Normative Pictures: The History of Christianity from a Theological Perspective
Religion as Relation - Studying Religion in Context - Peter Berger
Henk van den Belt [+]
VU University, Amsterdam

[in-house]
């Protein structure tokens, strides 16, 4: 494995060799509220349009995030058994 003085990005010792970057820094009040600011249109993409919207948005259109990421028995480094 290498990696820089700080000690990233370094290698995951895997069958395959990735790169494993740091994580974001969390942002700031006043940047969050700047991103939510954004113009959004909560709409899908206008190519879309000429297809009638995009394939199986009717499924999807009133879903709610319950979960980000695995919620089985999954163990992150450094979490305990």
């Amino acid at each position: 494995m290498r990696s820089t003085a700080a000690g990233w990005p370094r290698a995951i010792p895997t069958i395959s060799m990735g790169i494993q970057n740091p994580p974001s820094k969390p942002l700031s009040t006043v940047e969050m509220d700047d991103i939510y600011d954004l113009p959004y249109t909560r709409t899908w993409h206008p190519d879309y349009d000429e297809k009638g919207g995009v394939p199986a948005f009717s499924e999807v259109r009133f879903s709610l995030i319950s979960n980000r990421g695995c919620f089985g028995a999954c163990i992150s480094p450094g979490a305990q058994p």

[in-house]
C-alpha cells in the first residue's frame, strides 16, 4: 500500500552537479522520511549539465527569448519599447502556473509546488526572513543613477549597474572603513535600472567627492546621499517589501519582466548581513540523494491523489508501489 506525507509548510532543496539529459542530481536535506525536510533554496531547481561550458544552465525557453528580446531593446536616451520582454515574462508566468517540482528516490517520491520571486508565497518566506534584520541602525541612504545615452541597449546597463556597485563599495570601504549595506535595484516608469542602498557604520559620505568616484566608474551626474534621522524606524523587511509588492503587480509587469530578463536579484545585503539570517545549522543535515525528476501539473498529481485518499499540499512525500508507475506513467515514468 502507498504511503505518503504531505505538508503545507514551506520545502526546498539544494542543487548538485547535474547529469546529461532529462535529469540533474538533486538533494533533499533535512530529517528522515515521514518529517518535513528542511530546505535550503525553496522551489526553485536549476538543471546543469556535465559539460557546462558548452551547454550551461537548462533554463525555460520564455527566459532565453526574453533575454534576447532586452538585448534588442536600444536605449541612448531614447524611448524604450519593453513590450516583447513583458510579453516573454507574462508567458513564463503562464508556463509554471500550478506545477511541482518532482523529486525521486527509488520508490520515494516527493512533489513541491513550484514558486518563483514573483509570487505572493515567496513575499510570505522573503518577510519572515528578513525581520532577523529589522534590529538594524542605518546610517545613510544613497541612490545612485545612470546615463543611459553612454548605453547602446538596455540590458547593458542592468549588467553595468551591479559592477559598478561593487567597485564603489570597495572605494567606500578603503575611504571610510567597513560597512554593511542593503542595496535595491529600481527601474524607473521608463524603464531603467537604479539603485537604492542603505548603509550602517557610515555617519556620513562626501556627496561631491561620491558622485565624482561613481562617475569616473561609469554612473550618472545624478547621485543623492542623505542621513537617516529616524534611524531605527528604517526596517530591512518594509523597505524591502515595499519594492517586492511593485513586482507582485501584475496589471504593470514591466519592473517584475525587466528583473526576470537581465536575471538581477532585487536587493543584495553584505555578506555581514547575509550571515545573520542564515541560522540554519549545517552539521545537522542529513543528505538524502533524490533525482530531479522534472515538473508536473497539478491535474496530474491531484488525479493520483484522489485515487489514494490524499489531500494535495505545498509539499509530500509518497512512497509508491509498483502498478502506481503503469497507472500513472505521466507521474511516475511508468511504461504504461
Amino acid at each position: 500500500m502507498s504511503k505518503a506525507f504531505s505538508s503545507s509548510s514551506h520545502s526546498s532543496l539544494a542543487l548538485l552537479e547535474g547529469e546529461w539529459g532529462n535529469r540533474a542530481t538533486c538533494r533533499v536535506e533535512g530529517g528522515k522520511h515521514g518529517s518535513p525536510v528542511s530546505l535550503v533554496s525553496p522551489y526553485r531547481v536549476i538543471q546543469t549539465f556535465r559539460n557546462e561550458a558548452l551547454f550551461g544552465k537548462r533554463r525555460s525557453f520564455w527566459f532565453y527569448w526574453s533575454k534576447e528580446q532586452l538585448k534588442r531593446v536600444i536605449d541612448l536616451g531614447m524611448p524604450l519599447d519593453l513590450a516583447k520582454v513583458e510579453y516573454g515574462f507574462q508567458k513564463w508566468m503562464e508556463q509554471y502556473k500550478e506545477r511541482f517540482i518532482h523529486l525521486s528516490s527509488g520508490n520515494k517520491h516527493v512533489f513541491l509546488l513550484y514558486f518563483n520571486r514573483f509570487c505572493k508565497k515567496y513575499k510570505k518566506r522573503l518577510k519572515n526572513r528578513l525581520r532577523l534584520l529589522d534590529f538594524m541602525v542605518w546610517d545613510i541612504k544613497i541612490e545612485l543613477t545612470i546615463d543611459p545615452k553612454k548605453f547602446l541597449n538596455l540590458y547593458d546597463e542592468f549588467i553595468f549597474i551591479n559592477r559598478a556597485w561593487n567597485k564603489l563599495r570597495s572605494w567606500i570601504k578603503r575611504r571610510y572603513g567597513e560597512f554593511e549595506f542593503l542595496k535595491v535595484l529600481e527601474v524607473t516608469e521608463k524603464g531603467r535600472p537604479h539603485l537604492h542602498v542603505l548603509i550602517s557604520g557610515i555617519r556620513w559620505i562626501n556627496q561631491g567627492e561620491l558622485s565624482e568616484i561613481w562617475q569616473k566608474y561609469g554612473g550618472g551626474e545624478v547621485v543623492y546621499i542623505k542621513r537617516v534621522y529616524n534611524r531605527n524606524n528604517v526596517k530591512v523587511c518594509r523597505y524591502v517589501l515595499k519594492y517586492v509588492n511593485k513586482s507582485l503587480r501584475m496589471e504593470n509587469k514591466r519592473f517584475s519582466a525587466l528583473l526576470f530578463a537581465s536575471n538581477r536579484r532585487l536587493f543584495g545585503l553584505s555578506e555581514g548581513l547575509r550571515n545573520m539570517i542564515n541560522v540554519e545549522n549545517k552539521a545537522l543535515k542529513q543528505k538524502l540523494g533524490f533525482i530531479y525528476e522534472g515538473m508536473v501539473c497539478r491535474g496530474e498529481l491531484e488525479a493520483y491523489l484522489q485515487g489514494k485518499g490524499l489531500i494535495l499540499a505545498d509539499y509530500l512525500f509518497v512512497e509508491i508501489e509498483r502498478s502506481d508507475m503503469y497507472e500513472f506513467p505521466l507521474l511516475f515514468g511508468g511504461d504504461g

For theologians, as Henk van den Belt explains in Chapter 4, it is not enough to experience and believe in divine transcendence without rationally thinking it through (the strand within modern philosophy discussed by Vanden Auweele according to which no rational concepts should be superimposed on religious experiences): theologians continue where other religious studies scholars leave off, by aiming to arrive at a more satisfactory approximation of the ultimate knowledge of existence that they believe rests with God. In his chapter, Van den Belt reflects on the nature of a theological perspective in religious studies by drawing on his own study of the woodcut illustrations in Martin Luther’s catechisms. He argues that although the research question concerning the meaning of the woodcuts as such is not necessarily theological, several specific characteristics of a theological approach can be identified in his research project. Van den Belt distinguishes three levels of analysis of the woodcuts in which specific theological issues play a role. The first concerns the object of research: theological expertise in the history of Christian doctrines and practices is important for understanding the message of the pictures. On a second, methodological level, Van den Belt observes a tension between the perspectives of theology and religious studies: a theological interpretation assesses the sources from the perspective of a shared belief. This means that the research question concerning the woodcuts is no longer confined to an analysis of the pictures, but is subsequently related to the theological presuppositions of Christianity, or in this case of (Lutheran) Protestantism. Finally, on an epistemological level, theologians are critically aware of and acknowledge the worldview in which they connect all knowledge to their basic convictions and beliefs regarding God’s relationship to the world. Van den Belt concludes his contribution by arguing that although this third epistemological and confessional level should not influence the results of the academic study, it should not be denied or excluded either. Assuming a position that resembles the argument concerning “positionality” above, Van den Belt instead holds that theologians and other researchers alike should reflect on and account for their own presuppositions.